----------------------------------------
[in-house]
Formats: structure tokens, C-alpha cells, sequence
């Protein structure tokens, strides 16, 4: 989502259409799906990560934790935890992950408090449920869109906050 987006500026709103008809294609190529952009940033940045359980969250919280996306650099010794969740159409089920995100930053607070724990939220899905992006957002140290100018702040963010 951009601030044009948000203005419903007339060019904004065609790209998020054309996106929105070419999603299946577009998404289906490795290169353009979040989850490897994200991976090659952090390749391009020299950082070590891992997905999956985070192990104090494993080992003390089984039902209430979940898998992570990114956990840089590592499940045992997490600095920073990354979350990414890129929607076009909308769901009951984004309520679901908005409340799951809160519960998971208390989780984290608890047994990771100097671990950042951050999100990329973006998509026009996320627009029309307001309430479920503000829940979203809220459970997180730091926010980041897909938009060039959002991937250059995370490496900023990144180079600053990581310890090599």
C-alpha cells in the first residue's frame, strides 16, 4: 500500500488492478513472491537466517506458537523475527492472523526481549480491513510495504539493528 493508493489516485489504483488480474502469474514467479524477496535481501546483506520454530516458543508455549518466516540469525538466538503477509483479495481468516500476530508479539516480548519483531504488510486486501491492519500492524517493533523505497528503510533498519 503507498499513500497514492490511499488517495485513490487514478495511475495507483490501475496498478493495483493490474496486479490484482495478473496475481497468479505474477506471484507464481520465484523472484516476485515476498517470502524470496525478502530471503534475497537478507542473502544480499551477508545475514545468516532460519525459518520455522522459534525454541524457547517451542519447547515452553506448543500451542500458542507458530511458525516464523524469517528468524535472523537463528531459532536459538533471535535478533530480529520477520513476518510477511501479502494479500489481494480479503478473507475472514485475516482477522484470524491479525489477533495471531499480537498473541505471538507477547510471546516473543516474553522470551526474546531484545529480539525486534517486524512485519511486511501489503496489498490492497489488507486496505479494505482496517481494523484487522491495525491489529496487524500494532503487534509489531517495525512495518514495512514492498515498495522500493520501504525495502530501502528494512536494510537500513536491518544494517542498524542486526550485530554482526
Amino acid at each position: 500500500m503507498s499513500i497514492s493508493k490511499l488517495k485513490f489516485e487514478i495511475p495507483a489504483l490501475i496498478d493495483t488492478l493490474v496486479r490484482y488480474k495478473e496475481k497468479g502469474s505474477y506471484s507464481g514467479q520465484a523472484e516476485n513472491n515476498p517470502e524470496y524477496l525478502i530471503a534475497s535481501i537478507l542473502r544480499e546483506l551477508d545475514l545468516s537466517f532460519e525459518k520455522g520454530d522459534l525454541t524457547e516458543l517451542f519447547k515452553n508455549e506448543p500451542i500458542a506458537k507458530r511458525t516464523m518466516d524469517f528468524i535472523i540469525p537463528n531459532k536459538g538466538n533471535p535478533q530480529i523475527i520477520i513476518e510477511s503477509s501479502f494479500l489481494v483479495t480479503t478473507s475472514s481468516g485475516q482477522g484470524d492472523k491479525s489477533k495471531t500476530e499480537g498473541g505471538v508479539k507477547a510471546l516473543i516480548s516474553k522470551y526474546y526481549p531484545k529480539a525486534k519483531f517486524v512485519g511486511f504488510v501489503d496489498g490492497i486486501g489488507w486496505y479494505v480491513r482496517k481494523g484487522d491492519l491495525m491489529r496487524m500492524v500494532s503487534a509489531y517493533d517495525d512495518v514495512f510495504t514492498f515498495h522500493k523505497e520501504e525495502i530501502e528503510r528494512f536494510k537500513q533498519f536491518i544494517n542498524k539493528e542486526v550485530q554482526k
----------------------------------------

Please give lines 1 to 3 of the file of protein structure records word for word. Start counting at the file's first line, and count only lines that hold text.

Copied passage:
[in-house]
Formats: structure tokens, C-alpha cells, sequence
């Protein structure tokens, strides 16, 4: 989502259409799906990560934790935890992950408090449920869109906050 987006500026709103008809294609190529952009940033940045359980969250919280996306650099010794969740159409089920995100930053607070724990939220899905992006957002140290100018702040963010 951009601030044009948000203005419903007339060019904004065609790209998020054309996106929105070419999603299946577009998404289906490795290169353009979040989850490897994200991976090659952090390749391009020299950082070590891992997905999956985070192990104090494993080992003390089984039902209430979940898998992570990114956990840089590592499940045992997490600095920073990354979350990414890129929607076009909308769901009951984004309520679901908005409340799951809160519960998971208390989780984290608890047994990771100097671990950042951050999100990329973006998509026009996320627009029309307001309430479920503000829940979203809220459970997180730091926010980041897909938009060039959002991937250059995370490496900023990144180079600053990581310890090599």